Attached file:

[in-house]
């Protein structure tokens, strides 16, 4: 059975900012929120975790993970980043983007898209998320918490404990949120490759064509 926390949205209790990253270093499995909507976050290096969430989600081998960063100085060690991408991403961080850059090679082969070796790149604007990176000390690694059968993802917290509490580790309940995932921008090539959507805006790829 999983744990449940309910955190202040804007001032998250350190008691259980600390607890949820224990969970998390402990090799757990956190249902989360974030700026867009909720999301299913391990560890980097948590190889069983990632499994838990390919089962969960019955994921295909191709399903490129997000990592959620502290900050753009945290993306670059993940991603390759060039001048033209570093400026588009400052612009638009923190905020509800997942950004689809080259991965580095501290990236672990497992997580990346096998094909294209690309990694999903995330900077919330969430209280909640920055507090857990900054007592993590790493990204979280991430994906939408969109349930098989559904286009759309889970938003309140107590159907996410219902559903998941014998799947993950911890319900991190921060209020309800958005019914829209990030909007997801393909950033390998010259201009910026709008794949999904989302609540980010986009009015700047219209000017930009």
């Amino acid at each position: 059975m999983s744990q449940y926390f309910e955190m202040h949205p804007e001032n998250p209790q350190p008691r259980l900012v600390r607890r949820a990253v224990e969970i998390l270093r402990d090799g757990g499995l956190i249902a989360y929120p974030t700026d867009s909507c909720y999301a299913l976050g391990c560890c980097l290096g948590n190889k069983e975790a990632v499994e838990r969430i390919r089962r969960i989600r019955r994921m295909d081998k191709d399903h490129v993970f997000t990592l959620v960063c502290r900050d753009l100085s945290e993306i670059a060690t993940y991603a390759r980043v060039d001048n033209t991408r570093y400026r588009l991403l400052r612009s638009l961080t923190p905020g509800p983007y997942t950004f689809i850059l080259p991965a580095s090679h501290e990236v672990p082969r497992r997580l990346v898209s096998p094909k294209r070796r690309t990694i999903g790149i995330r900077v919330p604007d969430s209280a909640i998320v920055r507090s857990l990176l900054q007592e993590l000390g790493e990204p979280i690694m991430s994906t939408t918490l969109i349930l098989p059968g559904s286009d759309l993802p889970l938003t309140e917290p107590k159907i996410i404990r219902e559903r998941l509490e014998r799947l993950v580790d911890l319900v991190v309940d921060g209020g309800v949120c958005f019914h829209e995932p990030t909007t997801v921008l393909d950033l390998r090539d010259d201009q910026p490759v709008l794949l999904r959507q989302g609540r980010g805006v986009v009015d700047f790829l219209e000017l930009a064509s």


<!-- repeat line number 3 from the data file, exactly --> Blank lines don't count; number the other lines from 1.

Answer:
């Amino acid at each position: 059975m999983s744990q449940y926390f309910e955190m202040h949205p804007e001032n998250p209790q350190p008691r259980l900012v600390r607890r949820a990253v224990e969970i998390l270093r402990d090799g757990g499995l956190i249902a989360y929120p974030t700026d867009s909507c909720y999301a299913l976050g391990c560890c980097l290096g948590n190889k069983e975790a990632v499994e838990r969430i390919r089962r969960i989600r019955r994921m295909d081998k191709d399903h490129v993970f997000t990592l959620v960063c502290r900050d753009l100085s945290e993306i670059a060690t993940y991603a390759r980043v060039d001048n033209t991408r570093y400026r588009l991403l400052r612009s638009l961080t923190p905020g509800p983007y997942t950004f689809i850059l080259p991965a580095s090679h501290e990236v672990p082969r497992r997580l990346v898209s096998p094909k294209r070796r690309t990694i999903g790149i995330r900077v919330p604007d969430s209280a909640i998320v920055r507090s857990l990176l900054q007592e993590l000390g790493e990204p979280i690694m991430s994906t939408t918490l969109i349930l098989p059968g559904s286009d759309l993802p889970l938003t309140e917290p107590k159907i996410i404990r219902e559903r998941l509490e014998r799947l993950v580790d911890l319900v991190v309940d921060g209020g309800v949120c958005f019914h829209e995932p990030t909007t997801v921008l393909d950033l390998r090539d010259d201009q910026p490759v709008l794949l999904r959507q989302g609540r980010g805006v986009v009015d700047f790829l219209e000017l930009a064509s």